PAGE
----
HMS Lizard (1911)
|Career (United Kingdom)|
|Builder:||Cammell Laird and Company of Birkenhead|
|Laid down:||1 January 1911|
|Launched:||10 October 1911|
|Fate:||Sold 4 November 1921|
|Class & type:||Acheron-class destroyer|
|Length:||75 m (246 ft)|
|Beam:||7.8 m (26 ft)|
|Draught:||2.7 m (8.9 ft)|
|Propulsion:||Three shaft Parsons Turbines
Three Yarrow boilers (oil fired)
|Speed:||28 knots (52 km/h)|
HMS Lizard was an Acheron-class destroyer of the British Royal Navy. She is named for the Lizard peninsula in the county of Cornwall in England. and was the twelfth ship of the Royal Navy to bear the name.
|H58||6 December 1914||1 January 1918|
|H60||1 January 1918||Early 1919|
|H62||Early 1919||4 November 1921|
Lizard was laid down on 1 January 1911 during the building programme of 1910–11 by Cammell Laird and Company of Birkenhead. She was launched on 10 October 1911. She had two funnels, each with red and white funnel bands. Capable of 28 knots (52 km/h), she carried two 4-inch (102 mm) guns, other smaller guns and 21-inch (530 mm) torpedo tubes and had a complement of 72 men.
The Battle of Heligoland Bight
Battle of Jutland
Lizard took part in the Battle of Jutland as part of the First Destroyer Flotilla. She survived the battle unscathed and with no known casualties.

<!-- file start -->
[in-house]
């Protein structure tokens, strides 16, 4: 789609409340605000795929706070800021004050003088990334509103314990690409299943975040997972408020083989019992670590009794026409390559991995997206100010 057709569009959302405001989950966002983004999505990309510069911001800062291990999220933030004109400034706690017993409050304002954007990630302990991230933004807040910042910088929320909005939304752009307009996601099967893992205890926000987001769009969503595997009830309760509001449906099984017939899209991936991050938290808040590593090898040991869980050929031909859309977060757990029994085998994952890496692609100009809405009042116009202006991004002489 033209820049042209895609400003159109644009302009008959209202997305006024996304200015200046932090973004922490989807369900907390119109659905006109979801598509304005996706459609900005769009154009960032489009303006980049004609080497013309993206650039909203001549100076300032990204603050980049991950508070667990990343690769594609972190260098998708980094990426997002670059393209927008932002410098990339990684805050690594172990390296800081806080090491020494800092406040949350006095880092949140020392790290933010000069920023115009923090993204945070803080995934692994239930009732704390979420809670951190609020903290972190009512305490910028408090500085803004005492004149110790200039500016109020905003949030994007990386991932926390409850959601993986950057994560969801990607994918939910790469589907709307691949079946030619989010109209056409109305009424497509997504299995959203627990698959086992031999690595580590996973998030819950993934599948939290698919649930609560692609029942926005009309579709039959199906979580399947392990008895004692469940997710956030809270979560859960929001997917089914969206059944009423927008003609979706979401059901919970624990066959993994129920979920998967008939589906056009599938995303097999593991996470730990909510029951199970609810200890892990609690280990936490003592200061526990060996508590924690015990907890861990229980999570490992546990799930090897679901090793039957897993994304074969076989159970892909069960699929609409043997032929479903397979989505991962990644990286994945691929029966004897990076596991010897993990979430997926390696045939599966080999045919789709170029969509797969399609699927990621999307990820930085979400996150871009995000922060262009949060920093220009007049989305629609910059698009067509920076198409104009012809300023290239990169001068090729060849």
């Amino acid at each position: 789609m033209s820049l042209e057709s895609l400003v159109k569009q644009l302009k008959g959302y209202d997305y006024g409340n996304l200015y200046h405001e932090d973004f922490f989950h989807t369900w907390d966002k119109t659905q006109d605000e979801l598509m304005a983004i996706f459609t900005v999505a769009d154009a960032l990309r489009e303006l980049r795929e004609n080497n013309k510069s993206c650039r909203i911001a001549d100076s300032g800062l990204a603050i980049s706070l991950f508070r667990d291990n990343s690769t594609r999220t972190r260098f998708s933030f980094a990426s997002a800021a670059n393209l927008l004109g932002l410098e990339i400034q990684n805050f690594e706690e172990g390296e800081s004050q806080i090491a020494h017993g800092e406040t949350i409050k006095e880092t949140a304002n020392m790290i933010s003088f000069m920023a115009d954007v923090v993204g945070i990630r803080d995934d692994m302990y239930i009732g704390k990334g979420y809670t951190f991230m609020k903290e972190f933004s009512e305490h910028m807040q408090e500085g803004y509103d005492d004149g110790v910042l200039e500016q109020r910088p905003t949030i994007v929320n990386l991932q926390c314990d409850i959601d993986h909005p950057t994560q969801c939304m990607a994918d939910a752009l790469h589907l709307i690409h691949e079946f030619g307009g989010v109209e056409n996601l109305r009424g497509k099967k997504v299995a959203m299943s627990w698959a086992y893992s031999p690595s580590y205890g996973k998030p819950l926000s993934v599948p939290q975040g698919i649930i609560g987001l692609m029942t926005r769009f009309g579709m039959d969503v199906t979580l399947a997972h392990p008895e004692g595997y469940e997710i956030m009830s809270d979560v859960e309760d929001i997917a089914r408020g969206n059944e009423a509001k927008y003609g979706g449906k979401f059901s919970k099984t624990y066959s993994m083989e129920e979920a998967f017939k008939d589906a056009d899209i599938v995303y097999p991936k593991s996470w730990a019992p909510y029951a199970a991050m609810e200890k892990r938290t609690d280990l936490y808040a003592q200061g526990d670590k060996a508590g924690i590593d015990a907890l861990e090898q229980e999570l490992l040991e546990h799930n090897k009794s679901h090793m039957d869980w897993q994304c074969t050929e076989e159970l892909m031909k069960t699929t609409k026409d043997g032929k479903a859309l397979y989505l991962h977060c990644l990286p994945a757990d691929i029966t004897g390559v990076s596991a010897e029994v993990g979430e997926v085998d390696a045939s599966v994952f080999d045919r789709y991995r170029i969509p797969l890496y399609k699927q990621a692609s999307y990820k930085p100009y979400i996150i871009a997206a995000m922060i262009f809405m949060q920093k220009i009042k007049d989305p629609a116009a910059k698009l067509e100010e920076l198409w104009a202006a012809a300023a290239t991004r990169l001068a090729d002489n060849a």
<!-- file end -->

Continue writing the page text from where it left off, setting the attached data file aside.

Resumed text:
Goeben and Breslau
On 19 January 1918 the two German-Turkish ships SMS Breslau and Goeben passed through the Dardanelles to the Aegean. The two ships were shadowed by a Royal Navy flotilla that was stationed there to intercept them, of which Lizard was a part, along with Raglan, M28 and Tigress. The German ships outgunned their opposition, sinking the two monitors, M28 and Raglan, but subsequently ran into a minefield. Breslau struck a mine and sank immediately, with the loss of 330 men. Goeben was damaged but managed to escape. Prior to this she had taken part in the 1917, Battle of Jaffa.
- ""Arrowsmith" List: Royal Navy WWI Destroyer Pendant Numbers". Retrieved 2008-07-01.
- "Battle of Heligoland Bight - Order of Battle (World War 1 Naval Combat website)". Retrieved 2009-03-08.
- Halpern, Paul G (2004). The Battle of the Otranto Straits: Controlling the Gateway to the Adriatic in World War I. Indiana University Press. ISBN 978-0-253-34379-6.
- "Battleships-Cruisers.co.uk website - Acheron Class". Retrieved 2008-07-01.